I also understand your desire to let your Mom die in her home as she wishes but from the information in this post that doesn't look likely to me unless there are funds available for 56-84 hours a week of outside care givers (8-12 hours per day x 7 days a week) or someone else moves in and takes over your mother's care. Your niece is asking for 60+ hours of outside care giving a week and to be paid beyond room and board because your mother is requiring more care and your niece is finding it difficult to provide that care. Your niece is in a very difficult position trying to be care giver for two young children and her grandmother, as well as take care of a home and husband. Most of us find it difficult to be the full time care giver for one elderly adult. Your niece is also emotionally abusing your mother by trying to make you the "bad guy" and isolating your mother from your support, although tired and stressed out she may not have thought her actions through. Your mother hiding her ATM card may indicate your niece or her husband has put pressure on your mother to provide funds she didn't really want to in the past. Older folks suffer lots of insecurities and anxiety as they lose their abilities to care for themselves; no one should be telling them how awful AL is or how their daughter doesn't care what they want, etc.

Your mother needs 24 hour care/supervision. It could probably still be done at home at this point by a dedicated care giver with limited respite, but your niece has too many responsibilities to adequate care for her grandmother too. Are you able and willing to move in with Mom after your niece's family moves out? If not (and maybe even if you are) AL is probably the best long term solution (in terms of basic care and socialization) and your mother may adjust better and be happier in AL at this point than a later move when her condition has deteriorated further. My Mom (who lives with me) is close to your Mom's condition - she cannot dial numbers consistently anymore but she can still use speed dials and perform all ADLs. I have a security system with cameras and family/neighbors available nearby to check on or help her on the days I work in the office. At one point, I was taking care of my mother and two of my elementary school age grand-nephews - that was very challenging so I can easily imagine what your niece is experiencing with younger children.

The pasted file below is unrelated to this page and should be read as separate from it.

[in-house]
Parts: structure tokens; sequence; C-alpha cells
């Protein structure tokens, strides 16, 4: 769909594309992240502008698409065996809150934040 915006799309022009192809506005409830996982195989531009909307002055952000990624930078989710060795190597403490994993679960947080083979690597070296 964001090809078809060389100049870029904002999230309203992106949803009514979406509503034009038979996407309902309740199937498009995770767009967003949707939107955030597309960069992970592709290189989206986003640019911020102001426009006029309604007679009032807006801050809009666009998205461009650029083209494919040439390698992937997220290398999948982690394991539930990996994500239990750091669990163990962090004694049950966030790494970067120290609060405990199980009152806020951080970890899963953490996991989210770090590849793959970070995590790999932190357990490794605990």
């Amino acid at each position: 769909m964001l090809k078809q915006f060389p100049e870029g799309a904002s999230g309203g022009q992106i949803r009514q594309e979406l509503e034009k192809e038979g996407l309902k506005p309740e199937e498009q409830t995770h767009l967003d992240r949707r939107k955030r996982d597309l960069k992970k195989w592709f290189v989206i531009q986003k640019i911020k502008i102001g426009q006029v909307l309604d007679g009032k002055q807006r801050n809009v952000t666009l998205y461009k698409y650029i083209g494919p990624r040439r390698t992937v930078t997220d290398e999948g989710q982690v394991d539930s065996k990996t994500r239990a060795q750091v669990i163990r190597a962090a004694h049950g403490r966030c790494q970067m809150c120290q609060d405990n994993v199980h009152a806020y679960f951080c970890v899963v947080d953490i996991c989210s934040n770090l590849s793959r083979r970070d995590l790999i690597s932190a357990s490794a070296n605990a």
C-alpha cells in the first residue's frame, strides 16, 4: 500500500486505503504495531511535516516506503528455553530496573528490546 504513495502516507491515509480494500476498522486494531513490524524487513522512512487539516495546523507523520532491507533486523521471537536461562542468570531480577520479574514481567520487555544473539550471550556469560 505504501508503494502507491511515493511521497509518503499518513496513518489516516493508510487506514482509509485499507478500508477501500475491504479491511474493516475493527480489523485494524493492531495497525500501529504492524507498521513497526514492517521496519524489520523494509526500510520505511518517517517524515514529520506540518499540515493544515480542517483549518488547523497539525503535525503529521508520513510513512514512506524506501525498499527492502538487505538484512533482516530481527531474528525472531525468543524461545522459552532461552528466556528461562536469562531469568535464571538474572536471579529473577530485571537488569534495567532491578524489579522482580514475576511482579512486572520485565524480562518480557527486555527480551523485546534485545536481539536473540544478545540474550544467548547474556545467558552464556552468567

Because there has been conflict in the family, AL may also become a good neutral ground for everyone to visit your mother. Even if you moved into your mother's home to care for her, it would be difficult for you to "host" your niece if she remains angry with you. Your niece may also behave better and not upset your mother if she is visiting in an AL where any post-visit upset would be documented by a third party.

Hang in there! You can get past the big blowups but you cannot make everyone happy. Do what you believe is best for Mom while still taking care of yourself too.
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Reply to TNtechie
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TNtechie, that was the nail on the head. I did explain to my niece long ago that I appreciated her help. But I also made it clear that it was only prolonging the inevitable. Now that they have taken a more arrogant and aggressive stance, my gut says it may be time to give mom a more professional and controlled environment. Problem with that is she wants to die in her home. I want to respect that. I know what the underlying motive is here. I'm also a senior (70 years old) and this behavior tends to unsettle me. I'm taking all the steps to first get the finances under control. Communication is not wise for me as I am highly sensitive and don't do well in that arena. I will inform them that I plan to follow the POA to the letter. And I will use the law to protect my rights. I'm also going to seek therapy so I can talk out the whole story.
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Reply to iamhabit